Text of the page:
Sisco explained the particulars of the group's performance: Crider finger picked the guitar, because the group "wasn't Appalachian" and "can't afford picks," while Colbert employed a two finger claw style picking on the banjo.
The insights were nice, but the songs were strong enough to not need them. "Fair and Tender Ladies" and "High on the Mountain" from the soundtrack were given beautiful readings, and the group explored a wide range of songs by other artists. Sisco voiced the plight of the Ozark meth problem (a problem everywhere, she noted) with Buffy Sainte-Marie's "Co'dine." It was a harrowing moment, with the song detailing the pains of addiction. Colbert did a fiery version of "Days of '49," and Sisco led the band through a darkly funny take on June Carter's "Big Yellow Peaches," a "nonsense song and a murder ballad," as she described it.
Leading into Tom Waits' "A House Where No Body Lives," Sisco explained how a friend of hers once explained that Sisco sang "folk songs," and that the Waits song was a "blues song." Sisco didn't see much of a difference, and honestly, who could care? The song was deeply moving. Sisco's voice couldn't be more different than Waits' raspy growl, but it made for a wonderful contrast.
Songs from the group's upcoming record were just as impressive. "Use It Up," about a father who was "green" when it just meant the pastures, shared the joys of responsibly managing limited resources, and "Motherland" recounted the dregs of living in cities, with endless walls of concrete. The group had hoped to have the album ready in time for tour, but noted that it would be available on CD Baby and iTunes "any day now."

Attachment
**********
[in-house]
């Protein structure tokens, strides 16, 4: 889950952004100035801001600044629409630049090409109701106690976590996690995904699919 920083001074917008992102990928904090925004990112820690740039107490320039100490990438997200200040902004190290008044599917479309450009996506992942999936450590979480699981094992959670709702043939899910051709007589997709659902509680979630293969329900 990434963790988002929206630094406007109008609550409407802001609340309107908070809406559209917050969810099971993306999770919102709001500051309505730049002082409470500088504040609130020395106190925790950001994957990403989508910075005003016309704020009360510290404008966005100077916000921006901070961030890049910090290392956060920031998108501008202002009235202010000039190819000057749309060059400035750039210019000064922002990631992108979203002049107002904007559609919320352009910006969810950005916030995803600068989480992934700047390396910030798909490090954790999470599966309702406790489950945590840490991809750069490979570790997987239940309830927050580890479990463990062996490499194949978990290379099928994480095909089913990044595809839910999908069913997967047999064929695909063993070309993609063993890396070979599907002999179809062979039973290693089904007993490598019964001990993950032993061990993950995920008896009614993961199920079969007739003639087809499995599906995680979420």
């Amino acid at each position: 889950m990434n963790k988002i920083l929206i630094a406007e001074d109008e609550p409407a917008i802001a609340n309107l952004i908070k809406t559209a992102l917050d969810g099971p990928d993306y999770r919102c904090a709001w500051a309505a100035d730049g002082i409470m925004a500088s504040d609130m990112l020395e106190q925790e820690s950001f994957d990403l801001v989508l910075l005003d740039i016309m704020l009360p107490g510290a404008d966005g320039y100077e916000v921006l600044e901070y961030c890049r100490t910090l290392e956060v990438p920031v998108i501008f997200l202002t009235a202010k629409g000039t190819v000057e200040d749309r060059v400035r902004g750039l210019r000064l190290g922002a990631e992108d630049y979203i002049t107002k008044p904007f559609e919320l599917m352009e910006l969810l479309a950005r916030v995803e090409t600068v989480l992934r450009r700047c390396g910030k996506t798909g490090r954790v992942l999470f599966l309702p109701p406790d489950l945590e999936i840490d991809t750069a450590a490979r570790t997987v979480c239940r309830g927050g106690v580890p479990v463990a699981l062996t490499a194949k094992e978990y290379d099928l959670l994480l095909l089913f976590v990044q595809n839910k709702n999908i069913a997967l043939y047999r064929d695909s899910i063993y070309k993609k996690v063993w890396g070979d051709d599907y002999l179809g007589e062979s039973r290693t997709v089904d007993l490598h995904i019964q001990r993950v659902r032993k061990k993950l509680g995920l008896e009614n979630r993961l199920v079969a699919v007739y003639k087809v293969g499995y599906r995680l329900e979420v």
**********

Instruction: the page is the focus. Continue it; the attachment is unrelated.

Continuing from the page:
The group closed out their evening with a hushed reading of "Farther Along" from the Winter's Bone soundtrack. "It's located on page 127 of your hymnal," Brown joked. It's no wonder their next set takes place at a church in Austin.
I don't think the members of Blackberry Winter spend much time considering what's "authentic" or otherwise, but that's why the band's performance was so stunning. There's a real freedom to simply doing what comes naturally, and Blackberry Winter's performance was honest, unpretentious and wonderful.
"High on the Mountain"
"Over the Mountain"
"Use It Up"
"Big Yellow Peaches"
"Sing It Straight From the Heart"
"Your Long Journey"
"Back in the Hills"
"Fair and Tender Ladies"
"House Where Nobody Lives"
"There is a Time"
"Small Town" *
"Days of 49"
"Rain and Snow"
"Who Will Watch the Home Place"
"These Ozark Hills"
*Not entirely sure the name of this song.
Last Night: Blackberry Winter at Mesa Arts Center
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The Crowd: Older; the kind of folks who have been into Americana for a long time and probably have a story or two worth sharing with younger folks into the genre.
Better Than: Committing suicide to the O Brother Where Art Thou soundtrack.
Overheard: "You guys should have hit Tucson; lots of college kids and old hippies who would be into this."
Random Notebook Dump: Nothing of interest, but the world "beautiful" is periodically scrawled on several pages.